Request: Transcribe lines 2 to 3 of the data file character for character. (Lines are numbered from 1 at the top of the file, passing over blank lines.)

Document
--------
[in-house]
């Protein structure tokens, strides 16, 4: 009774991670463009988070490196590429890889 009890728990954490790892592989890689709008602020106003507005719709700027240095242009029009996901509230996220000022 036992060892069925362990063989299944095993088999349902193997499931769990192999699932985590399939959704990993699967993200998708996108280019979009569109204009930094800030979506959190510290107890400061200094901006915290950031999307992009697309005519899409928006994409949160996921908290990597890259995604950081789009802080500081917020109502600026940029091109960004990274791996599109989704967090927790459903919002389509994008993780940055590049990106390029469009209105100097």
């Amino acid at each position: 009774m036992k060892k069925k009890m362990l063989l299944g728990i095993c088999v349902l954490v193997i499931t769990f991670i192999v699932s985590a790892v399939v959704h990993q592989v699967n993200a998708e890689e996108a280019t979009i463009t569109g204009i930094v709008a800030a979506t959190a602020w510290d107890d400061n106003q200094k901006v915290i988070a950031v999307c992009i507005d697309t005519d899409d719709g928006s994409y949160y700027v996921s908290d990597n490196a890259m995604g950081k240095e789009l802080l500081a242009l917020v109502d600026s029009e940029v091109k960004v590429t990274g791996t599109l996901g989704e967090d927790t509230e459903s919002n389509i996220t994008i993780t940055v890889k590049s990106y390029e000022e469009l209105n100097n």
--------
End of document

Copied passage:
């Protein structure tokens, strides 16, 4: 009774991670463009988070490196590429890889 009890728990954490790892592989890689709008602020106003507005719709700027240095242009029009996901509230996220000022 036992060892069925362990063989299944095993088999349902193997499931769990192999699932985590399939959704990993699967993200998708996108280019979009569109204009930094800030979506959190510290107890400061200094901006915290950031999307992009697309005519899409928006994409949160996921908290990597890259995604950081789009802080500081917020109502600026940029091109960004990274791996599109989704967090927790459903919002389509994008993780940055590049990106390029469009209105100097």
């Amino acid at each position: 009774m036992k060892k069925k009890m362990l063989l299944g728990i095993c088999v349902l954490v193997i499931t769990f991670i192999v699932s985590a790892v399939v959704h990993q592989v699967n993200a998708e890689e996108a280019t979009i463009t569109g204009i930094v709008a800030a979506t959190a602020w510290d107890d400061n106003q200094k901006v915290i988070a950031v999307c992009i507005d697309t005519d899409d719709g928006s994409y949160y700027v996921s908290d990597n490196a890259m995604g950081k240095e789009l802080l500081a242009l917020v109502d600026s029009e940029v091109k960004v590429t990274g791996t599109l996901g989704e967090d927790t509230e459903s919002n389509i996220t994008i993780t940055v890889k590049s990106y390029e000022e469009l209105n100097n």